Getting to the green
“I’m in the green, and I feel relaxed.”
“I’m in the yellow! I feel joyful.”
I furrowed my eyebrows. Our morning mood meter check-in was supposed to be a way for me to get a sense of our students’ energy levels and emotions so that I could tailor my teaching to them. But every single day of the year, JD* repeated the same sullen words with a glum expression to match. In the face of such stoic pessimism, it was becoming difficult to keep up a positive can-do attitude, a heart pumping full of grace, and a soul generated by love. As much as I chiseled away at that stony surface with a smiley greeting every morning, asking about his interests and hobbies, and offering to assist with classwork. JD was proving to be unyielding.
As an AmeriCorps member, my success in supporting JD academically and behaviorally rests in my ability to establish a near-peer relationship. However, this seemed impossible given his inherent mistrust of all adults. Several years ago, he’d gone through the brutal experience of having three different teachers within one year and his parents separating. These circumstances led JD to decide he wouldn’t form relationships with adults since they were all selfish and believed children were stupid. Why should he respect adults when none of them respected him? With these thoughts swirling in his mind, JD would burst into “I don’t care!” or “I hate all teachers and this school!” or “You’re all the same, none of you understand!” whenever he was reprimanded for being off task or disruptive in class.
I could have left it at that. After all, I would be leaving at the end of the year. Wouldn’t I be fulfilling his prophecy if I did forge a relationship with him but left anyway? However, every so often I’d catch a glimpse of all he could be: in his ravenous consumption of literature, his clear desire for justice, and when his mother teared up during parent-teacher conferences explaining how much she relied upon him for support and hope, he gave her a solemn nod of reassurance, showing he was very much her rock.
He wasn’t just any rock though. He was a diamond, and I had to continue chiseling. However, I remembered that only diamond cuts diamond, so my job wasn’t to save JD; it was to show him that he could help himself shine.
The first opportunity emerged at my afterschool art club. I was having difficulty capturing the attention of the youngest students, so I desperately turned to JD (the oldest in the club) and asked “Can you help me out please?” I was taken aback when JD raised his fingers to his lips and commanded the others to turn their eyes and bodies towards me. The kids, perhaps equally as shocked to see such behavior from an awe-inspiring “big kid” fell in line.
He didn’t do it to please me and receive my praise, as so many students do. Instead, JD was moved by his ideals of respect and equality. When I had humbled myself by seeking his help, I displayed my conviction that children are as capable (if not more than) as adults. Before resuming the lesson, I said “Thank you for helping me by being the perfect role model.” In response, he gave me the same solemn nod I’d seen him give his mother. In the following weeks, he was a consistently calming presence in our club, being the leader his peers and I needed him to be.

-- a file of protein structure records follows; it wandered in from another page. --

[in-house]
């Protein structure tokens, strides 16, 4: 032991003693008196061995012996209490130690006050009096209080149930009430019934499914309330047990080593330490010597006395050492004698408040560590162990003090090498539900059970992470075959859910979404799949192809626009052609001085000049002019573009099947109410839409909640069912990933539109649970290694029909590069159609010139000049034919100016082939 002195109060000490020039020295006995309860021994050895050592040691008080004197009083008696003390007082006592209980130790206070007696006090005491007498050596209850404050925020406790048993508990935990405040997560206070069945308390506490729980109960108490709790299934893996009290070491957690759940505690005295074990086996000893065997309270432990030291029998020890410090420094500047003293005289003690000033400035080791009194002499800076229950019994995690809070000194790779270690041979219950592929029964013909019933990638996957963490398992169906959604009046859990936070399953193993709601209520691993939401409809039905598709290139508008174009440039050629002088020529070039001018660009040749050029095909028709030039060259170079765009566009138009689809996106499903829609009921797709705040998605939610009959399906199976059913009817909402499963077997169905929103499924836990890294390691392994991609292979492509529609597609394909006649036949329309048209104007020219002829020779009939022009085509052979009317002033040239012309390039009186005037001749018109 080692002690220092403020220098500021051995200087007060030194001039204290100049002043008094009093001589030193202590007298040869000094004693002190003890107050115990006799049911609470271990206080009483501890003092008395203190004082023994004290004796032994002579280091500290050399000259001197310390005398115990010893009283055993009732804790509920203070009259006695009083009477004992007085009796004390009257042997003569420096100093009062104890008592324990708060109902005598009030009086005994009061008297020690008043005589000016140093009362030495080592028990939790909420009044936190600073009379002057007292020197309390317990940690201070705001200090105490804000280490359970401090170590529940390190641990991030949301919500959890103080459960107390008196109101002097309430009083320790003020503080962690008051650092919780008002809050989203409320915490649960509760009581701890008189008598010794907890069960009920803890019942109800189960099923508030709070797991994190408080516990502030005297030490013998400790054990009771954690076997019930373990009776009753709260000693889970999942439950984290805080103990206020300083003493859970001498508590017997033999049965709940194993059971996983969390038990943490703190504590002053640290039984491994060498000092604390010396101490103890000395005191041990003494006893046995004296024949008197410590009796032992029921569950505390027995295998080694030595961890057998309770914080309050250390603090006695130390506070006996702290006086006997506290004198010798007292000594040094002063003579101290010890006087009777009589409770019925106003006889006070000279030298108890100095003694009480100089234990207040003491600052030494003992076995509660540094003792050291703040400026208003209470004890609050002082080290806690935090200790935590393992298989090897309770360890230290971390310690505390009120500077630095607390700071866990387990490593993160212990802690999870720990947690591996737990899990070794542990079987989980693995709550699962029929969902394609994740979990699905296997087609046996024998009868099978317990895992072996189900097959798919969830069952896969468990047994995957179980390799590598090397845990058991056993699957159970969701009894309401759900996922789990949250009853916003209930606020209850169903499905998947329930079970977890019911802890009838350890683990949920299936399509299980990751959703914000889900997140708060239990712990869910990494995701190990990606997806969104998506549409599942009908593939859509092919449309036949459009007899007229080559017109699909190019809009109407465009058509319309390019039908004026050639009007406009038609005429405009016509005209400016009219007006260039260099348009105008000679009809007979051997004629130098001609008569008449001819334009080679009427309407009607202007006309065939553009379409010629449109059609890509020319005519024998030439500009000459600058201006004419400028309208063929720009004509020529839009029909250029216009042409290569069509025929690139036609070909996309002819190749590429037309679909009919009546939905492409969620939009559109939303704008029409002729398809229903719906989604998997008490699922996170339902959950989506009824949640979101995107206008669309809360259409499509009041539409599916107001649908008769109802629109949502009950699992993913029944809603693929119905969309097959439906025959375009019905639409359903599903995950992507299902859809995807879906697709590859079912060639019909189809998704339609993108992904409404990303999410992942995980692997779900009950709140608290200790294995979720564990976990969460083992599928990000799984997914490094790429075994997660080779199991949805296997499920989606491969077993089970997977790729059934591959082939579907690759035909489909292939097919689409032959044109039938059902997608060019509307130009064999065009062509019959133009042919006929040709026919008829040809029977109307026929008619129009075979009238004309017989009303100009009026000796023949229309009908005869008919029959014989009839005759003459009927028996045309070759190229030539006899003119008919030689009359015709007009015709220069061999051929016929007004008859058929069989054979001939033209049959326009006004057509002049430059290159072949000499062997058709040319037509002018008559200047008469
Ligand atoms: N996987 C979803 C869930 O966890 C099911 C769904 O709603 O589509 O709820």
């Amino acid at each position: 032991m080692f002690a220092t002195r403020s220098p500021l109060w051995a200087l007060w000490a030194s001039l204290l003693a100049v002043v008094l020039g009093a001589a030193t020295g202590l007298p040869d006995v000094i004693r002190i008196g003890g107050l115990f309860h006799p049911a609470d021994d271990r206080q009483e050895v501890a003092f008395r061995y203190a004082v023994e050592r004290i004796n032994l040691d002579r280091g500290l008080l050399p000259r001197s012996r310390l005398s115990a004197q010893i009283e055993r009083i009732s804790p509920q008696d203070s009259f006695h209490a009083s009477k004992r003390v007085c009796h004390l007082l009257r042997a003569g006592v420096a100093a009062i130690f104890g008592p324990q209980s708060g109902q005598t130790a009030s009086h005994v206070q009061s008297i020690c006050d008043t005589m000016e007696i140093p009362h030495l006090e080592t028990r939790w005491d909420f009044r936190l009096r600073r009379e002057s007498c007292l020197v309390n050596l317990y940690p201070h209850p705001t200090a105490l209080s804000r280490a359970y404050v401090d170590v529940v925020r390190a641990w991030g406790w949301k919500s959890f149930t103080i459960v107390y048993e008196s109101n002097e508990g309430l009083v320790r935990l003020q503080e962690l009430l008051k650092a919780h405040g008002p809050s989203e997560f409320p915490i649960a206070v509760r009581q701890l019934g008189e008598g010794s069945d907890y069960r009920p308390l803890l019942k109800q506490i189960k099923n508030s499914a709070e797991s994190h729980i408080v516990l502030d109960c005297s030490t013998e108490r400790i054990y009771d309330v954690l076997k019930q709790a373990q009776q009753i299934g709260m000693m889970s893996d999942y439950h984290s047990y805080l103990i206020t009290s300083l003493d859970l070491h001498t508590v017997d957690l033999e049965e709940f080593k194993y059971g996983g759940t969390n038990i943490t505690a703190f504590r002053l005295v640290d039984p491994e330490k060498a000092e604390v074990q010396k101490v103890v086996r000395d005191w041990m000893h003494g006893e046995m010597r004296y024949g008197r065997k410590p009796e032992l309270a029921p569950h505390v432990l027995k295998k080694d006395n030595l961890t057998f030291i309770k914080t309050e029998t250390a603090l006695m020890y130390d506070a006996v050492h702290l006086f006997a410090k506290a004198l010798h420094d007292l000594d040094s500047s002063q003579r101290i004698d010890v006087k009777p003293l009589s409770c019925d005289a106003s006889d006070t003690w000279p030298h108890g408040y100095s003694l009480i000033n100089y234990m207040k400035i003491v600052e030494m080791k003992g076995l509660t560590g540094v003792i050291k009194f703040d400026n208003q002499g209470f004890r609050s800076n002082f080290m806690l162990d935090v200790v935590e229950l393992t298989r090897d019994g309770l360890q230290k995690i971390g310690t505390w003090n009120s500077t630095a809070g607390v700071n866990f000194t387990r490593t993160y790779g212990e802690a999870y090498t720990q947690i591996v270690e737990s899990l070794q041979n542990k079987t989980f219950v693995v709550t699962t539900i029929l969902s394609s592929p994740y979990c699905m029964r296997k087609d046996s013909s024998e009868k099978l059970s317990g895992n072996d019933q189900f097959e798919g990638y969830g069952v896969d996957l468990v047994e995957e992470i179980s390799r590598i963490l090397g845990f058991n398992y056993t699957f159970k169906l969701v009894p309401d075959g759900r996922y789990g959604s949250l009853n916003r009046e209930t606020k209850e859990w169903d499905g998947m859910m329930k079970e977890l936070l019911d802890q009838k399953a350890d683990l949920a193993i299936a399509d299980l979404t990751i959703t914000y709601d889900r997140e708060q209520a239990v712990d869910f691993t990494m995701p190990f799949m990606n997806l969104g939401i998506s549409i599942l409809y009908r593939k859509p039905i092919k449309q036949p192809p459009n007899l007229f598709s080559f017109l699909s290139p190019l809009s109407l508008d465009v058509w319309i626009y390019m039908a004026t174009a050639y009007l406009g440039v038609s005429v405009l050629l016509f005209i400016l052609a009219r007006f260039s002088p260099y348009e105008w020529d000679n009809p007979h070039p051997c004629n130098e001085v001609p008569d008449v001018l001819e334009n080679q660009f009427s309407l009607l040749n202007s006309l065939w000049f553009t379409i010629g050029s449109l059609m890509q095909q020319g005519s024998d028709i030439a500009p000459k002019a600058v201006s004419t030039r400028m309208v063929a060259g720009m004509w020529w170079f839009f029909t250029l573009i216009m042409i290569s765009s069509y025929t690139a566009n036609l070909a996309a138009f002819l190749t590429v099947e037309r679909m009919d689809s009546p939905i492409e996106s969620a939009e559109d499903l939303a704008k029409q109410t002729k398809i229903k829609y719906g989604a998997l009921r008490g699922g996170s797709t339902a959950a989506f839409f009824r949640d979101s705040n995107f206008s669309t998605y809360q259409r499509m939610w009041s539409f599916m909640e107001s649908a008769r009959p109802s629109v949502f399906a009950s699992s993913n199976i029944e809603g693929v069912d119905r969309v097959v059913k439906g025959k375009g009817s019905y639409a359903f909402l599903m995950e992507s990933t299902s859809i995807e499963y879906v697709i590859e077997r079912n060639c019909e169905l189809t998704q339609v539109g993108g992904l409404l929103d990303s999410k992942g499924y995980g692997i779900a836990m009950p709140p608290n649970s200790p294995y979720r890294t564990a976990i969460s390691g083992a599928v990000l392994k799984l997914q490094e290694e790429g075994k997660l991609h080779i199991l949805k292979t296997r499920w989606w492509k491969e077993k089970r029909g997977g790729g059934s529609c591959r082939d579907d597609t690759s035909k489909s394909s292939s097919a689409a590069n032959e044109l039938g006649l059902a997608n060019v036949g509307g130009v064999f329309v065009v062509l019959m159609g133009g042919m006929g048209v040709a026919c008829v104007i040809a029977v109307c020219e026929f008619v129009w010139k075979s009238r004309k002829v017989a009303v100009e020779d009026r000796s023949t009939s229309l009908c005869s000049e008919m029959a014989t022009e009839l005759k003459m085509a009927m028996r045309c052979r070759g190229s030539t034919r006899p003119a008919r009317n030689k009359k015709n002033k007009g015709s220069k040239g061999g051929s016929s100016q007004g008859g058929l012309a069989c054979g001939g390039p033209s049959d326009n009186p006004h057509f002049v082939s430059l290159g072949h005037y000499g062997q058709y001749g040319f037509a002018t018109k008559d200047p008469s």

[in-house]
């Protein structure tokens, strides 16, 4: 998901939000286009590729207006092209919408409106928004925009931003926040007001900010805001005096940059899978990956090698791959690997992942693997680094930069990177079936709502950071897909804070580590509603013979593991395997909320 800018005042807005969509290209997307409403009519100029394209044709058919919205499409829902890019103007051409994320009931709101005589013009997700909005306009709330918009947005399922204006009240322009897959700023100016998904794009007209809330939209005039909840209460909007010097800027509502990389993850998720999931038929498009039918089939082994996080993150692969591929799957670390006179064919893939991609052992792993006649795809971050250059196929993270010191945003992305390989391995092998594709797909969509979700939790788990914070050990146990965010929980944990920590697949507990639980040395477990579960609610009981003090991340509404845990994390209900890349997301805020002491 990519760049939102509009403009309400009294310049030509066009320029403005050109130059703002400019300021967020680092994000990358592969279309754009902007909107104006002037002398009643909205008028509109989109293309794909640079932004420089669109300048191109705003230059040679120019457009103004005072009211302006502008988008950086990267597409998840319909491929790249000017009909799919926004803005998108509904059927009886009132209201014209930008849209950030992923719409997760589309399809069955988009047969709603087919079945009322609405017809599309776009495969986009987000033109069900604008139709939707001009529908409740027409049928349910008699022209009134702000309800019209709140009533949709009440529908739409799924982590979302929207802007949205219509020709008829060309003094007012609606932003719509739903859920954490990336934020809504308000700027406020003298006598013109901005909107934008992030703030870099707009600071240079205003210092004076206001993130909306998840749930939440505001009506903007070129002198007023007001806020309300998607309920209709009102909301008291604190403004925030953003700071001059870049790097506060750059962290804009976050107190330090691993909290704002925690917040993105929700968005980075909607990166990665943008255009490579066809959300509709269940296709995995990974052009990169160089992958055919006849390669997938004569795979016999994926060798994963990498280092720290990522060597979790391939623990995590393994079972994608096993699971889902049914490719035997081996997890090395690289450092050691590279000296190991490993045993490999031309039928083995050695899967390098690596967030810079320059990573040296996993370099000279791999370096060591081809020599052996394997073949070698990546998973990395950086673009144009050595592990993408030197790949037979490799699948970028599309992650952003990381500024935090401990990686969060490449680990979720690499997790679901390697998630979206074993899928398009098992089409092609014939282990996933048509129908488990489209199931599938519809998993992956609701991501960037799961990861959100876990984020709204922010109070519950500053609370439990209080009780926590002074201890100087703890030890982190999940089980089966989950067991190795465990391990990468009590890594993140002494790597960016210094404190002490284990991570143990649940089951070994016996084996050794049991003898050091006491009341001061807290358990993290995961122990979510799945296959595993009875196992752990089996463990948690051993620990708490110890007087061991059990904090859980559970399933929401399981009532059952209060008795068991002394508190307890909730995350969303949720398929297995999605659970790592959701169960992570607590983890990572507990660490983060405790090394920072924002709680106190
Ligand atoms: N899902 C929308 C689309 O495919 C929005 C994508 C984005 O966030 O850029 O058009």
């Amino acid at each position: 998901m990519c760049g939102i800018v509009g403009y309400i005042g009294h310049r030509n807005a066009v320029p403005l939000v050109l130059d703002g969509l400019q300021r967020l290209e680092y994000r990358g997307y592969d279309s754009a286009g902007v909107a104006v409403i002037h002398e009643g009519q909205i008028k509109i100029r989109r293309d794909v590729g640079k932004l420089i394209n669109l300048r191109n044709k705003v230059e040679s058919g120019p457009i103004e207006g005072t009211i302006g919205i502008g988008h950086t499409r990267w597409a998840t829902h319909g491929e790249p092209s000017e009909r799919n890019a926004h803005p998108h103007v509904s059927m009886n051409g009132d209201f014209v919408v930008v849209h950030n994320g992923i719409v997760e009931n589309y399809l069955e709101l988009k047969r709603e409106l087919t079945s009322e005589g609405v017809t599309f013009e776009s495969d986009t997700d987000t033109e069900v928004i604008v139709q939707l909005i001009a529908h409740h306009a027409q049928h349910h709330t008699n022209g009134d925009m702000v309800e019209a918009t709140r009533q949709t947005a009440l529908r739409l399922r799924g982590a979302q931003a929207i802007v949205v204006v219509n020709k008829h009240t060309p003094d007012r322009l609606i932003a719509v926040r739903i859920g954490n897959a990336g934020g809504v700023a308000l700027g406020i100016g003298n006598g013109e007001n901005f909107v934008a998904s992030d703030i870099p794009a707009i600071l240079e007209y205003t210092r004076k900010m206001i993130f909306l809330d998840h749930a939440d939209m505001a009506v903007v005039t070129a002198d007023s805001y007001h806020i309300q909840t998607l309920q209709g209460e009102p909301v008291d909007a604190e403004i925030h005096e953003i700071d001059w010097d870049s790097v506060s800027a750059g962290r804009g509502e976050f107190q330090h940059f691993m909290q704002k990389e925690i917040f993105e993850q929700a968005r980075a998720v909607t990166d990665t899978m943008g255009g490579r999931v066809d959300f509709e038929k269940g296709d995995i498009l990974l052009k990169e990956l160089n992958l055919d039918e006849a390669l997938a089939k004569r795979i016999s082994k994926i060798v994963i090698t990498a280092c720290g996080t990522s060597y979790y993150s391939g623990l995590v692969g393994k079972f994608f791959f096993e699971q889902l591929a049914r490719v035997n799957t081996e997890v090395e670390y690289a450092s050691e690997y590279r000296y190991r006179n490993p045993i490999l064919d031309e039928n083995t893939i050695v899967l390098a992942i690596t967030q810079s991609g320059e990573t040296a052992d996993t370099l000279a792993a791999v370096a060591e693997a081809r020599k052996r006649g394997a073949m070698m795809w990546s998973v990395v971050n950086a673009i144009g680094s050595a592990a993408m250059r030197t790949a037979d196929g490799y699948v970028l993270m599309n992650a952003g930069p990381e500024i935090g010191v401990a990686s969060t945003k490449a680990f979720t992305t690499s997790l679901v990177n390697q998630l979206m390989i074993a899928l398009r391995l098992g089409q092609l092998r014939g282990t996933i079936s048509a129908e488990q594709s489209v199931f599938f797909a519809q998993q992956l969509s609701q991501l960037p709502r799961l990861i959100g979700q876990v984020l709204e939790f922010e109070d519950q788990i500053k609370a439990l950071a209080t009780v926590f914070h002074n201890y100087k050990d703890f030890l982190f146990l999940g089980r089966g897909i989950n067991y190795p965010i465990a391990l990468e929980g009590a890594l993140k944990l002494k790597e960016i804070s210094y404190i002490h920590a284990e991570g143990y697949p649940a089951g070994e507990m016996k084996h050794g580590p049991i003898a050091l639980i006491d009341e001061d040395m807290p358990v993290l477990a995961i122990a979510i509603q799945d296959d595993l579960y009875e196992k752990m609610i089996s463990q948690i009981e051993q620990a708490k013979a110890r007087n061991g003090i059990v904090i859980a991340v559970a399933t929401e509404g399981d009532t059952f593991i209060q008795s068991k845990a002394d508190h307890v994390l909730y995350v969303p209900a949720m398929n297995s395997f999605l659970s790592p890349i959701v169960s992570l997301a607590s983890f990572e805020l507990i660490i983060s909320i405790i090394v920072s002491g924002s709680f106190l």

One day, he surprised me again. I found him playing tag with his friends during recess, and he didn’t reject me when I asked if I could join. Even more surprising, however, was the JD that I encountered during the game. A toothy grin stretched across his face, he emitted a banshee’s screech like a kind of war-cry as he chased me and his friends (I still have nightmares).
Throughout the year, I have seen the maturity he displayed in art club and the joy he radiated in recess continue to develop. He is quick to call out rude or disrespectful behavior between peers, adults to students, and vice versa in a manner that is polite but hard hitting. His strong moral compass and dedication to justice inspires me to be mindful of my every word and action. When I see him raising his hand to contribute in class discussions, when I see him sharing his wry sense of humor with me and his classmates, and when I see him model for his peers how to best behave, the light from the beginnings of his diamond-like glimmer moistens my eyes.
JD is far from being a perfect diamond. His apathy towards schoolwork has not disappeared, he still lacks the drive to push himself to reach his immense potential, and I don’t know if he truly believes in what he can accomplish. Yet, I know that one day he will shine brighter than the sun was on the morning it was his turn to share his mood and, after months of being blue and bored, he spoke seven spectacular words.
“I’m in the green, and I’m calm.”
*Name has been changed to protect student privacy
I do not tend to remember the past in detail, but I will vividly remember this particular moment from my...Read more about Dividing through the year—inside the classroom